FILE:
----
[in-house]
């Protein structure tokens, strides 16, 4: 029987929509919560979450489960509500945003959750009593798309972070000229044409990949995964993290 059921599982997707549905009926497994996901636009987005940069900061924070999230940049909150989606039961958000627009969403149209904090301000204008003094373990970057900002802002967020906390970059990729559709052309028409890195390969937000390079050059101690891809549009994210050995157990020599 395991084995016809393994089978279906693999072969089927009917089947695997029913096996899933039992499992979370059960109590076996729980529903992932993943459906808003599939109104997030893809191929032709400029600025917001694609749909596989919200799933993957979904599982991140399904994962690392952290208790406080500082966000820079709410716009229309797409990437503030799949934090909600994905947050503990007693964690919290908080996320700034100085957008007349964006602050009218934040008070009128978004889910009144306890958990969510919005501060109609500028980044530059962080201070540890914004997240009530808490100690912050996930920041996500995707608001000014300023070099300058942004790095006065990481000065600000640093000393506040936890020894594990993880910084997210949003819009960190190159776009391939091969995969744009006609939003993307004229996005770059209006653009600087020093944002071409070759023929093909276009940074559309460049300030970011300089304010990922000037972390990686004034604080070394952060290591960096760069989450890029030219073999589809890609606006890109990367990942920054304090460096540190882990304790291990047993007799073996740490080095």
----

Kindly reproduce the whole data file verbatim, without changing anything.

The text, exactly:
[in-house]
């Protein structure tokens, strides 16, 4: 029987929509919560979450489960509500945003959750009593798309972070000229044409990949995964993290 059921599982997707549905009926497994996901636009987005940069900061924070999230940049909150989606039961958000627009969403149209904090301000204008003094373990970057900002802002967020906390970059990729559709052309028409890195390969937000390079050059101690891809549009994210050995157990020599 395991084995016809393994089978279906693999072969089927009917089947695997029913096996899933039992499992979370059960109590076996729980529903992932993943459906808003599939109104997030893809191929032709400029600025917001694609749909596989919200799933993957979904599982991140399904994962690392952290208790406080500082966000820079709410716009229309797409990437503030799949934090909600994905947050503990007693964690919290908080996320700034100085957008007349964006602050009218934040008070009128978004889910009144306890958990969510919005501060109609500028980044530059962080201070540890914004997240009530808490100690912050996930920041996500995707608001000014300023070099300058942004790095006065990481000065600000640093000393506040936890020894594990993880910084997210949003819009960190190159776009391939091969995969744009006609939003993307004229996005770059209006653009600087020093944002071409070759023929093909276009940074559309460049300030970011300089304010990922000037972390990686004034604080070394952060290591960096760069989450890029030219073999589809890609606006890109990367990942920054304090460096540190882990304790291990047993007799073996740490080095």